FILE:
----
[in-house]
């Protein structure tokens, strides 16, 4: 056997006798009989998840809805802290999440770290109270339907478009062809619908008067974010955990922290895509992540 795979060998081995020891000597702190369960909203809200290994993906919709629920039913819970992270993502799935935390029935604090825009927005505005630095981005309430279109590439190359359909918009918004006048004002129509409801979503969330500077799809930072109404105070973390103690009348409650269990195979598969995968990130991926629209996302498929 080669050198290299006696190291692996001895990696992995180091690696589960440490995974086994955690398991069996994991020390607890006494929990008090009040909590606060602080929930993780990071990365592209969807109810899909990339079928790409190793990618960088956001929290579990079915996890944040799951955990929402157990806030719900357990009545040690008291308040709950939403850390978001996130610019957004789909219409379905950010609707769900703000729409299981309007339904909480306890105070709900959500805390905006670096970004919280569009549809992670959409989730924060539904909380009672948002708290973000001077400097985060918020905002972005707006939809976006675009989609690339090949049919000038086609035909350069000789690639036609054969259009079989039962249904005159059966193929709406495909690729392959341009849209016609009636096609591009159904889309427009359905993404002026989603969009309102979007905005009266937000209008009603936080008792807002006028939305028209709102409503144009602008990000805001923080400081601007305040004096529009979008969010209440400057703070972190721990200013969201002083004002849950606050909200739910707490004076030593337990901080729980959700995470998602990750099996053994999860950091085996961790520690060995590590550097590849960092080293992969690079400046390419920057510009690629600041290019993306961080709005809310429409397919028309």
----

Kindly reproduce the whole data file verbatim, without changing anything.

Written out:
[in-house]
């Protein structure tokens, strides 16, 4: 056997006798009989998840809805802290999440770290109270339907478009062809619908008067974010955990922290895509992540 795979060998081995020891000597702190369960909203809200290994993906919709629920039913819970992270993502799935935390029935604090825009927005505005630095981005309430279109590439190359359909918009918004006048004002129509409801979503969330500077799809930072109404105070973390103690009348409650269990195979598969995968990130991926629209996302498929 080669050198290299006696190291692996001895990696992995180091690696589960440490995974086994955690398991069996994991020390607890006494929990008090009040909590606060602080929930993780990071990365592209969807109810899909990339079928790409190793990618960088956001929290579990079915996890944040799951955990929402157990806030719900357990009545040690008291308040709950939403850390978001996130610019957004789909219409379905950010609707769900703000729409299981309007339904909480306890105070709900959500805390905006670096970004919280569009549809992670959409989730924060539904909380009672948002708290973000001077400097985060918020905002972005707006939809976006675009989609690339090949049919000038086609035909350069000789690639036609054969259009079989039962249904005159059966193929709406495909690729392959341009849209016609009636096609591009159904889309427009359905993404002026989603969009309102979007905005009266937000209008009603936080008792807002006028939305028209709102409503144009602008990000805001923080400081601007305040004096529009979008969010209440400057703070972190721990200013969201002083004002849950606050909200739910707490004076030593337990901080729980959700995470998602990750099996053994999860950091085996961790520690060995590590550097590849960092080293992969690079400046390419920057510009690629600041290019993306961080709005809310429409397919028309």